People with Lyme disease often have a lower quality of sleep. At the same time, getting enough sleep can help you reduce inflammation and keep symptoms at bay. Make an effort to get the recommended eight hours of sleep each night. Establishing healthy sleep hygiene can help. This includes: 

  • Going to bed and waking up at the same time each night
  • Minimize artificial light—including from phones or tablets—as you get ready for bed
  • Sleep in a cool, dark room

Pain Management

It may take trial and error to find out what pain management techniques work for you during a Lyme disease flare-up. Common techniques that you can try include:

  • Using heating or cooling on sore muscles and joints
  • Soaking with Epsom salts
  • Gentle, light-touch massage
  • Acupuncture or chiropractic care

Talk to your healthcare provider about what pharmaceutical options might help you manage your pain. 


Living with Lyme disease can take a toll on your relationships. This can include:

  • Experiencing mood swings
  • Feeling resentful of people who are not dealing with the same symptoms that you are
  • Becoming withdrawn because of the physical and mental effects of Lyme disease

Talk to those who are most important to you about the ways that Lyme disease affects you. Having an open conversation can help prevent damage to your relationships. You and your loved ones may both benefit from support groups for people with Lyme disease and their friends or family. 

You might find it empowering to join organizations that advocate for patients with Lyme disease. 


Lyme disease—like other autoimmune diseases—is often characterized by flare-ups. With time, you’ll begin to understand your pattern of symptoms better.

Keeping Track Of Flare-Ups

Early on after diagnosis, you should keep track of flare-ups, noting:

  • How long they last
  • Triggers
  • Symptoms

Having this information on hand will help you identify patterns and learn what works for you specifically to manage Lyme disease. 

Lyme disease is still not very well understood. Because of that, finding a healthcare provider who is Lyme literate, or who specializes in treating Lyme disease, is very important. These practitioners have the most up-to-date research and information, and they understand the ways in which Lyme disease can manifest.

You can find these healthcare providers through Lyme disease organizations, or by asking people in support groups or others with Lyme disease. 

Disease Prevention

You might think that once you’ve been infected with Lyme disease you can let your tick-wariness wane. However, that’s not true. Even if you are experiencing symptoms of chronic Lyme disease, you can still be reinfected with Lyme. Because of that, you should still take steps to prevent Lyme disease and other tick-borne illnesses, including:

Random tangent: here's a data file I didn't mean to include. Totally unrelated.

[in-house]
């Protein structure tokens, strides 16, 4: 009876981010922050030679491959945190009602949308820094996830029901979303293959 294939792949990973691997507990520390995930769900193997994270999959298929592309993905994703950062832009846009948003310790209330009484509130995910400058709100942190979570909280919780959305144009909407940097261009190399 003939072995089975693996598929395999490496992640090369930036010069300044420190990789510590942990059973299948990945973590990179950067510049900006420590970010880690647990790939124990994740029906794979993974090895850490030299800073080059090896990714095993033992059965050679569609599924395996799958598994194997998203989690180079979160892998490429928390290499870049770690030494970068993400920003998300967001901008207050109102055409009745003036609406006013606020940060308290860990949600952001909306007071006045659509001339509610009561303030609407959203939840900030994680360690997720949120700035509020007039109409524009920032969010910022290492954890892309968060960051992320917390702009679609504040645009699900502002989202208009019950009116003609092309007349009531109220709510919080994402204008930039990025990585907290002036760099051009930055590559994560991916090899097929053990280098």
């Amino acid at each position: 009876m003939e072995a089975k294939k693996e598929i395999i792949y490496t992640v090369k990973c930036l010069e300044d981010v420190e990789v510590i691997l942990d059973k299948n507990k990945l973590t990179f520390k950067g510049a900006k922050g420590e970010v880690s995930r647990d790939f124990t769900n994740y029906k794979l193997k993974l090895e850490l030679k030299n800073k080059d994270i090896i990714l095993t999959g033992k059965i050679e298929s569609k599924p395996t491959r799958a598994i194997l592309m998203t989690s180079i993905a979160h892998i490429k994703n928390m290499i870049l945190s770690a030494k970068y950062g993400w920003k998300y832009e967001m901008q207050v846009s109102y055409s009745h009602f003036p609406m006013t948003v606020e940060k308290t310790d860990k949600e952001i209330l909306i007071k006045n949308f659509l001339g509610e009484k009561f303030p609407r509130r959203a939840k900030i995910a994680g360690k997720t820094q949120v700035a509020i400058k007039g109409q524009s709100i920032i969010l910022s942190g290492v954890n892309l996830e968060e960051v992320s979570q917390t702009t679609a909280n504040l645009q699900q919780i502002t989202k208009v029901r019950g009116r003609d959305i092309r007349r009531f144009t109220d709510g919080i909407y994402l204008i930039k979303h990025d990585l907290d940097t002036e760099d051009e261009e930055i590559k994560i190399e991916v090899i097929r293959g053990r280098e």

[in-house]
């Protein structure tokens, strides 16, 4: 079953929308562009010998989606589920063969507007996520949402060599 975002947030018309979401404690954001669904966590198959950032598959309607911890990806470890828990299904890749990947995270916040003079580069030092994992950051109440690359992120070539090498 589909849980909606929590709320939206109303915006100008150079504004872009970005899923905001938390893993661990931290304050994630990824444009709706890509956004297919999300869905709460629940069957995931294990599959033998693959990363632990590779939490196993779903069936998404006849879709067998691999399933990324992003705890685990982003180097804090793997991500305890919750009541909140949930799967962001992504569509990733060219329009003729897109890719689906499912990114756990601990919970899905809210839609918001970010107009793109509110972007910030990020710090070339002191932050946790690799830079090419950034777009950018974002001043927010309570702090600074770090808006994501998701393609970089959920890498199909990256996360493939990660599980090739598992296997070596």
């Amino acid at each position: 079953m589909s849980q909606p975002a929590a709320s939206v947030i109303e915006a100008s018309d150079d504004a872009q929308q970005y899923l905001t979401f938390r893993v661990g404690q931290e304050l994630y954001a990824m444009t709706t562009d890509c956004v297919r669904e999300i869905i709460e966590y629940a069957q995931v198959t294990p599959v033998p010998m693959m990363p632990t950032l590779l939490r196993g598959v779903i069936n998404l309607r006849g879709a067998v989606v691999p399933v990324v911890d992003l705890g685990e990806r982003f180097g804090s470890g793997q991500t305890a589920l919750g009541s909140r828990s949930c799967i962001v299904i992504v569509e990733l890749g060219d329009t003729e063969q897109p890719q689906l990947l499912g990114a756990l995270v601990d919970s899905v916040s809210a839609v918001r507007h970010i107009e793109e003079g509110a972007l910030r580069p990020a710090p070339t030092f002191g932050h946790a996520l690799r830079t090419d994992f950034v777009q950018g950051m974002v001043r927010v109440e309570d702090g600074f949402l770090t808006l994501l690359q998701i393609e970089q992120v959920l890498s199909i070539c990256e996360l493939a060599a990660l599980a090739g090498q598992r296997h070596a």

• Using bug spray
  • Wearing long pants and shirts when outside
  • Trimming back brush around your yard
  • Regularly checking for ticks after you’ve been outside

Learning to live with Lyme disease can be an adjustment. Try to remember that there is plenty of support available, and scientists are learning more about treating and coping with Lyme disease every day.

5 Sources
Verywell Health uses only high-quality sources, including peer-reviewed studies, to support the facts within our articles. Read our editorial process to learn more about how we fact-check and keep our content accurate, reliable, and trustworthy.
  1. Lantos PM. Chronic Lyme diseaseInfect Dis Clin North Am. 2015;29(2):325-340. doi:10.1016/j.idc.2015.02.006

  2. Bransfield, Robert C. Neuropsychiatric Lyme borreliosis: an overview with a focus on a specialty psychiatrist’s clinical practice. Healthcare. September, 2018. doi:10.3390/healthcare6030104

  3. Bransfield, Robert C. Suicide and Lyme and associated diseases. Neuropsychiatric Disease and Treatment. 2017. doi:10.2147/NDT.S136137

  4. D’Adamo, Christopher R. Supervised resistance exercise for patients with persistent symptoms of Lyme disease. Medicine and Science in Sports and Exercise. November 2015. doi:10.1249/MSS.0000000000000683

  5. Centers for Disease Control and Prevention. Post-treatment Lyme disease syndrome.

By Kelly Burch
Kelly Burch is has written about health topics for more than a decade. Her writing has appeared in The Washington Post, The Chicago Tribune, and more.